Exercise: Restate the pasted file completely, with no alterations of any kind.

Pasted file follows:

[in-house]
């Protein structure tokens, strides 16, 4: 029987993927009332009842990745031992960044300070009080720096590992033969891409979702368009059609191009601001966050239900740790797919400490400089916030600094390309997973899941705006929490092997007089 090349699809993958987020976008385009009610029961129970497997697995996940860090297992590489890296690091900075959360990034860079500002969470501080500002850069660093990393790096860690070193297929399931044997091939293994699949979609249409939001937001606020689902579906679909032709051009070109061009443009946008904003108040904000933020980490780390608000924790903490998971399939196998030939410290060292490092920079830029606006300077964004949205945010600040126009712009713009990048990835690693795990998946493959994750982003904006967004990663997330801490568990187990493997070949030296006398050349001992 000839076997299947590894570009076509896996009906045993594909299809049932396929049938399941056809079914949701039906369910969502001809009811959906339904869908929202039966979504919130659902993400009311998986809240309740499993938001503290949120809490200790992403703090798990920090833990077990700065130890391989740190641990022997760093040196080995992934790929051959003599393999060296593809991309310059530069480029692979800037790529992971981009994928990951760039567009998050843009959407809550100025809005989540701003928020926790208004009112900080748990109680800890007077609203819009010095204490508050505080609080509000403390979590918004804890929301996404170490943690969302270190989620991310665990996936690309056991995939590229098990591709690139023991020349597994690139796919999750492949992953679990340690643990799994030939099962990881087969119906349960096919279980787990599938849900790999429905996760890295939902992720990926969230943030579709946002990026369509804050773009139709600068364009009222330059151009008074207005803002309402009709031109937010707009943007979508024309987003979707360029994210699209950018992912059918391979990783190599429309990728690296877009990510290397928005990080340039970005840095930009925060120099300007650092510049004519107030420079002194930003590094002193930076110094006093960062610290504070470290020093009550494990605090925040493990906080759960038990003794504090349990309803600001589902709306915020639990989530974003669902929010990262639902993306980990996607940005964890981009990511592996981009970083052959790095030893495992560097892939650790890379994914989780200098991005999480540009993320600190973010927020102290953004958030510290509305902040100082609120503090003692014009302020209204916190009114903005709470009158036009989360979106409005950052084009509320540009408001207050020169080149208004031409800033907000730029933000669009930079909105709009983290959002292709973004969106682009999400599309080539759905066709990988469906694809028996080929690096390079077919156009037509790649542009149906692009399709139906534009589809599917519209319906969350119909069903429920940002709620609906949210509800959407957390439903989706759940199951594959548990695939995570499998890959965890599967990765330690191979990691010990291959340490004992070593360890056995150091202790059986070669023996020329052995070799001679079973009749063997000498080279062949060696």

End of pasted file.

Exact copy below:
[in-house]
């Protein structure tokens, strides 16, 4: 029987993927009332009842990745031992960044300070009080720096590992033969891409979702368009059609191009601001966050239900740790797919400490400089916030600094390309997973899941705006929490092997007089 090349699809993958987020976008385009009610029961129970497997697995996940860090297992590489890296690091900075959360990034860079500002969470501080500002850069660093990393790096860690070193297929399931044997091939293994699949979609249409939001937001606020689902579906679909032709051009070109061009443009946008904003108040904000933020980490780390608000924790903490998971399939196998030939410290060292490092920079830029606006300077964004949205945010600040126009712009713009990048990835690693795990998946493959994750982003904006967004990663997330801490568990187990493997070949030296006398050349001992 000839076997299947590894570009076509896996009906045993594909299809049932396929049938399941056809079914949701039906369910969502001809009811959906339904869908929202039966979504919130659902993400009311998986809240309740499993938001503290949120809490200790992403703090798990920090833990077990700065130890391989740190641990022997760093040196080995992934790929051959003599393999060296593809991309310059530069480029692979800037790529992971981009994928990951760039567009998050843009959407809550100025809005989540701003928020926790208004009112900080748990109680800890007077609203819009010095204490508050505080609080509000403390979590918004804890929301996404170490943690969302270190989620991310665990996936690309056991995939590229098990591709690139023991020349597994690139796919999750492949992953679990340690643990799994030939099962990881087969119906349960096919279980787990599938849900790999429905996760890295939902992720990926969230943030579709946002990026369509804050773009139709600068364009009222330059151009008074207005803002309402009709031109937010707009943007979508024309987003979707360029994210699209950018992912059918391979990783190599429309990728690296877009990510290397928005990080340039970005840095930009925060120099300007650092510049004519107030420079002194930003590094002193930076110094006093960062610290504070470290020093009550494990605090925040493990906080759960038990003794504090349990309803600001589902709306915020639990989530974003669902929010990262639902993306980990996607940005964890981009990511592996981009970083052959790095030893495992560097892939650790890379994914989780200098991005999480540009993320600190973010927020102290953004958030510290509305902040100082609120503090003692014009302020209204916190009114903005709470009158036009989360979106409005950052084009509320540009408001207050020169080149208004031409800033907000730029933000669009930079909105709009983290959002292709973004969106682009999400599309080539759905066709990988469906694809028996080929690096390079077919156009037509790649542009149906692009399709139906534009589809599917519209319906969350119909069903429920940002709620609906949210509800959407957390439903989706759940199951594959548990695939995570499998890959965890599967990765330690191979990691010990291959340490004992070593360890056995150091202790059986070669023996020329052995070799001679079973009749063997000498080279062949060696």